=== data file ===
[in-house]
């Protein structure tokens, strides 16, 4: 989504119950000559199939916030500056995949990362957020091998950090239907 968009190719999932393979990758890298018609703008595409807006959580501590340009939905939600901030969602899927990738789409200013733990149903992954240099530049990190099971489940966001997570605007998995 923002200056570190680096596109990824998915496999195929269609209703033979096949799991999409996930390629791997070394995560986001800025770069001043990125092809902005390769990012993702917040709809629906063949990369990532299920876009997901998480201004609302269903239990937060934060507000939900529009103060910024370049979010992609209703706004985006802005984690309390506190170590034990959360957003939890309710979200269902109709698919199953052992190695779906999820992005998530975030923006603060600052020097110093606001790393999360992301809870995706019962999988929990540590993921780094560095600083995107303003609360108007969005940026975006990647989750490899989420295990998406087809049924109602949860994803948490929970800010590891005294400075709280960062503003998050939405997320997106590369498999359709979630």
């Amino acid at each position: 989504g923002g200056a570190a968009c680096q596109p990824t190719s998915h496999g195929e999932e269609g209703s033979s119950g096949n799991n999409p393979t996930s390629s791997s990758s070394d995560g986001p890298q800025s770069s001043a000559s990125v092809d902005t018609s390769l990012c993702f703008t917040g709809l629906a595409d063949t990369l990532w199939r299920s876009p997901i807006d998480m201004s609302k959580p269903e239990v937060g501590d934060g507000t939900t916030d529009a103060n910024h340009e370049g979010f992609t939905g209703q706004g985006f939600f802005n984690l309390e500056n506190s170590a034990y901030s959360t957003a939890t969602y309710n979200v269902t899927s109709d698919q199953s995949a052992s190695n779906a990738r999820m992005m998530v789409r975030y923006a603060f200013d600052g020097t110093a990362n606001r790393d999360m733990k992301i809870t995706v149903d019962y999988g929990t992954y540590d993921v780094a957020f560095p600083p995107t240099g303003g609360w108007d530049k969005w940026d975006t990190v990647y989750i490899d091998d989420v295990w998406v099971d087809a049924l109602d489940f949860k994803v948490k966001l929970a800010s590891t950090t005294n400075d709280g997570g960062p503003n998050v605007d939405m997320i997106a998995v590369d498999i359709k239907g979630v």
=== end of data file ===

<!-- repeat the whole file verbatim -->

[in-house]
């Protein structure tokens, strides 16, 4: 989504119950000559199939916030500056995949990362957020091998950090239907 968009190719999932393979990758890298018609703008595409807006959580501590340009939905939600901030969602899927990738789409200013733990149903992954240099530049990190099971489940966001997570605007998995 923002200056570190680096596109990824998915496999195929269609209703033979096949799991999409996930390629791997070394995560986001800025770069001043990125092809902005390769990012993702917040709809629906063949990369990532299920876009997901998480201004609302269903239990937060934060507000939900529009103060910024370049979010992609209703706004985006802005984690309390506190170590034990959360957003939890309710979200269902109709698919199953052992190695779906999820992005998530975030923006603060600052020097110093606001790393999360992301809870995706019962999988929990540590993921780094560095600083995107303003609360108007969005940026975006990647989750490899989420295990998406087809049924109602949860994803948490929970800010590891005294400075709280960062503003998050939405997320997106590369498999359709979630």
């Amino acid at each position: 989504g923002g200056a570190a968009c680096q596109p990824t190719s998915h496999g195929e999932e269609g209703s033979s119950g096949n799991n999409p393979t996930s390629s791997s990758s070394d995560g986001p890298q800025s770069s001043a000559s990125v092809d902005t018609s390769l990012c993702f703008t917040g709809l629906a595409d063949t990369l990532w199939r299920s876009p997901i807006d998480m201004s609302k959580p269903e239990v937060g501590d934060g507000t939900t916030d529009a103060n910024h340009e370049g979010f992609t939905g209703q706004g985006f939600f802005n984690l309390e500056n506190s170590a034990y901030s959360t957003a939890t969602y309710n979200v269902t899927s109709d698919q199953s995949a052992s190695n779906a990738r999820m992005m998530v789409r975030y923006a603060f200013d600052g020097t110093a990362n606001r790393d999360m733990k992301i809870t995706v149903d019962y999988g929990t992954y540590d993921v780094a957020f560095p600083p995107t240099g303003g609360w108007d530049k969005w940026d975006t990190v990647y989750i490899d091998d989420v295990w998406v099971d087809a049924l109602d489940f949860k994803v948490k966001l929970a800010s590891t950090t005294n400075d709280g997570g960062p503003n998050v605007d939405m997320i997106a998995v590369d498999i359709k239907g979630v």